This all had me thinking about Walking in the Shadows. I’ve had some people that love the cover, and then others who didn’t like it. I’ve had the same thing with In Between Seasons, but I’ve never thought about changing that cover. I think it’s perfect for that novel because the corrupt world is what shapes the characters lives, and that building depicts it. It’s what I always wanted–it was what drove the writing of the novel. Walking in the Shadows is different because I always wanted a person on the cover. It just didn’t work out that way–I took the photo that was the cover and I loved it. It’s a beautiful photograph, it really is, but as I look at it now it feels flat for the nature of the novel. The novel is a suspense, while the Angel is peaceful…this book isn’t. It’s about a serial killer who takes the main character’s world and destroys it. She’s lost. She feels alone. All because of one book. When you look at this do you feel those things? I still feel it’s a beautiful cover–I know it is. The thing about graveyards is that not everyone realizes that the Angel is from one, and some people just find that so creepy. In my mind graveyards have always been a place of beautiful peace. I love taking photographs there, and what I wanted with this photo was a person with their head pressed against the statue. The thing about photography is that it can be deceitful. This statue is about 5 feet off the ground, and it’s also a LOT smaller than it looks. It really only stands a about 2 feet tall. That flower was also hot pink. I wasn’t climbing on a gravestone to press my head on it (now that is so creepy). In the end the cover was actually a compromise. It was half of what I wanted, and it was from the ending scene of the novel. The thing about it being the ending scene is that while the main character’s world is still a mess, it’s beginning to align. I feel that when I look at the cover, and the book really is about getting to this point. It needed a person on it to add that feeling. Compromising 50% is not as good as compromising 80%. After thinking of all these things I came to the realization that although I love this cover, it’s just not working.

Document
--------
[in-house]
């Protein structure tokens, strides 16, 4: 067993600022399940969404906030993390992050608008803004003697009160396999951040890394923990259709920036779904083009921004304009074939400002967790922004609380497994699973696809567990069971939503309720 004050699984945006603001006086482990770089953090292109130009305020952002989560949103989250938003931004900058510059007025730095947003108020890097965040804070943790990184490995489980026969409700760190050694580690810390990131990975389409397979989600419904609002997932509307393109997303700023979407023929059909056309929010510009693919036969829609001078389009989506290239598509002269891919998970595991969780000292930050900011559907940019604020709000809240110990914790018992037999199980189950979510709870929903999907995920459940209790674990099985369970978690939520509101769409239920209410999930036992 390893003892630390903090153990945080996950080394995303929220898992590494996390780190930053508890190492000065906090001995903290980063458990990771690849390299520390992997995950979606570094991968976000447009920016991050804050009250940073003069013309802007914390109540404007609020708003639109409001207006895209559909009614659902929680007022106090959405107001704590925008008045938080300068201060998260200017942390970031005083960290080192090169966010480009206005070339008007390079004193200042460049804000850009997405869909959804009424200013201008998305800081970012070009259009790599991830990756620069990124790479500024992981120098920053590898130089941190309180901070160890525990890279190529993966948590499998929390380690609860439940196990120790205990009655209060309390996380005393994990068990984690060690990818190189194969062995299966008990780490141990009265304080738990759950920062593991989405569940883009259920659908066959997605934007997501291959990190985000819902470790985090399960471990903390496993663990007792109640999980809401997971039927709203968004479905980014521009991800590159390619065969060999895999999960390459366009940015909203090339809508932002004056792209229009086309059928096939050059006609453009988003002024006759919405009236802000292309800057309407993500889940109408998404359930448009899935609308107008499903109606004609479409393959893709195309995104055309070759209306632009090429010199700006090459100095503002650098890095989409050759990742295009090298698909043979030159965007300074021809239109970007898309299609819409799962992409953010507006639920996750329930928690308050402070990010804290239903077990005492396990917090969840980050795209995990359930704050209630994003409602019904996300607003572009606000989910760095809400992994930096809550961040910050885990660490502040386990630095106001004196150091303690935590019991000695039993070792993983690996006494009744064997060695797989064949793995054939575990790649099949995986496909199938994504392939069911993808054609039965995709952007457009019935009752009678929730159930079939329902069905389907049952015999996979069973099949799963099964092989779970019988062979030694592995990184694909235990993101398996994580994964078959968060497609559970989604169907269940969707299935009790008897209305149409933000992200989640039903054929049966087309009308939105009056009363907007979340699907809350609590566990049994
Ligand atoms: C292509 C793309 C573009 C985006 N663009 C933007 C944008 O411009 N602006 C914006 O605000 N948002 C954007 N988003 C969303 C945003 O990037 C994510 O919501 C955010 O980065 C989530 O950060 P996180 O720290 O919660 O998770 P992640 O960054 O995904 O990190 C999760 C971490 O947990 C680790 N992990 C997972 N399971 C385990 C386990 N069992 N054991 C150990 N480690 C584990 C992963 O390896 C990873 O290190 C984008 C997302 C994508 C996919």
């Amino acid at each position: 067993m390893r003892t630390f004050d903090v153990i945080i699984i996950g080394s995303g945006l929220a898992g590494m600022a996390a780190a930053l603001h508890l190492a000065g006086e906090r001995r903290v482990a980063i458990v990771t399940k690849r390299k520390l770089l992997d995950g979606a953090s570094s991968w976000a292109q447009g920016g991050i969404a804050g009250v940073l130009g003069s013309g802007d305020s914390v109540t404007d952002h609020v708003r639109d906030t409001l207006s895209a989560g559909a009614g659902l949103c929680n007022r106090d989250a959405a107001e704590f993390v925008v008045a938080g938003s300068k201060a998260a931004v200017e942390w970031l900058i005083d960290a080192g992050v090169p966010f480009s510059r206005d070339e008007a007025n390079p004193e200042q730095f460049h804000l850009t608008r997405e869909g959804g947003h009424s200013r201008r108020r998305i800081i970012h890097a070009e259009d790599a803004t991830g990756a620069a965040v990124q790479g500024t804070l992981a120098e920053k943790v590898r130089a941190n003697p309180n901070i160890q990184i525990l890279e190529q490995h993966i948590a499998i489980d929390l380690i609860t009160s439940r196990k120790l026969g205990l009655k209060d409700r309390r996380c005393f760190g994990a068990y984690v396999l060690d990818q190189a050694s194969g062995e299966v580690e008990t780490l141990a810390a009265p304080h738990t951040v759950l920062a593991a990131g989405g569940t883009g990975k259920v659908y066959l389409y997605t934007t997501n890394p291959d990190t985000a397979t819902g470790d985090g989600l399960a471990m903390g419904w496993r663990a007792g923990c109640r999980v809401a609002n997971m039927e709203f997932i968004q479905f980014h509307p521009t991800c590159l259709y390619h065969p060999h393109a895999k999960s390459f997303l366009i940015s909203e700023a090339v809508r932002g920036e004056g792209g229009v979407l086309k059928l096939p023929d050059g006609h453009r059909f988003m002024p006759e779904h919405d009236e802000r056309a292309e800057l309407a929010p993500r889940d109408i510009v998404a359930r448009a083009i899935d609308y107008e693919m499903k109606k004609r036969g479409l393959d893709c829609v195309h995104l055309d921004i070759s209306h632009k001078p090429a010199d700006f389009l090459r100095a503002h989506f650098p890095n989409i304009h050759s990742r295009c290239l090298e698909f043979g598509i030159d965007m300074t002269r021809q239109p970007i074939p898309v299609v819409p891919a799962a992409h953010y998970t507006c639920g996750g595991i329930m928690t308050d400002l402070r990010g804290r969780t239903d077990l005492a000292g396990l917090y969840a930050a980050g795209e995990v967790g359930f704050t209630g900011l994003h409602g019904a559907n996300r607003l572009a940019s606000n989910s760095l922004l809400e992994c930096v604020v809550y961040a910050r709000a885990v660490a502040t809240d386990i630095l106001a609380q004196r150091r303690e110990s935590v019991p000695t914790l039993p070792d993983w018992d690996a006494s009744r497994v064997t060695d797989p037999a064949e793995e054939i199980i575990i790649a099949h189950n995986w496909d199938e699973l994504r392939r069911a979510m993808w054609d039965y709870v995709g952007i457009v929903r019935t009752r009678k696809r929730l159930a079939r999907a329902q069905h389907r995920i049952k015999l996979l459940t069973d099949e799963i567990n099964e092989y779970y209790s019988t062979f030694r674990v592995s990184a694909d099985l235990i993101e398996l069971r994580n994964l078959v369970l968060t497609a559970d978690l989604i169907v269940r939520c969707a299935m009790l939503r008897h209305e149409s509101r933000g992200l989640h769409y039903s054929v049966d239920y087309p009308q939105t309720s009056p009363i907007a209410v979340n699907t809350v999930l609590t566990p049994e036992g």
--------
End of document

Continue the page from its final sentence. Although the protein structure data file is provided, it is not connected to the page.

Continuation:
Have you ever seen those packages that say “New Look–Same Great Product!”?
They speak strongly of a compromise–a change from the original idea because although it was well-thought out then, it’s not quite working now. Times change, styles change–granted none of those things have happened since the release of Walking in October. The thing that changed was my view of my covers–and the fact that I was able to check my pride when I watched my mentor compromise on the new cover and saw great results. As I think of it now, I’m not really compromising anything. I don’t have to. I have complete control of my covers, and hey, who else can say I’m on my own cover? The back cover is also being modified–so that it has the beautiful picture from the front on the back. It tells the story of the novel, the front haunting, suspenseful, the back beautiful and peaceful.
How did I reach the new cover idea? The photograph was right under my nose–it was one my husband came up with, there I said it–my husband was the photographic genius in this case. I loved this photograph too and for the life of me I don’t know why I didn’t see it in the first place. The next thing I decided on after I picked a new picture was the fact that I wanted a saying to draw you in. It was something else that I had noticed on covers that I liked. One simple sentence that had me going, mhmm…yes–click “to read”! The final part was the font. I wanted something girly but easy to read (that was an issue with the previous cover). I found it, and then after playing with colors I decided that red was still what I wanted. Then staring at it I felt something was still missing. I wanted something beautiful–the same beauty that was at the core of the original cover–the fleur di lis was seal of the deal.
Without further ado:
New Look–Same Great Product!
What do you think?
- Judging a Book by the Cover (writingwranglersandwarriors.wordpress.com)
- Feature Friday: Stock Covers; Cheap and Gorgeous (giodesignstudios.wordpress.com)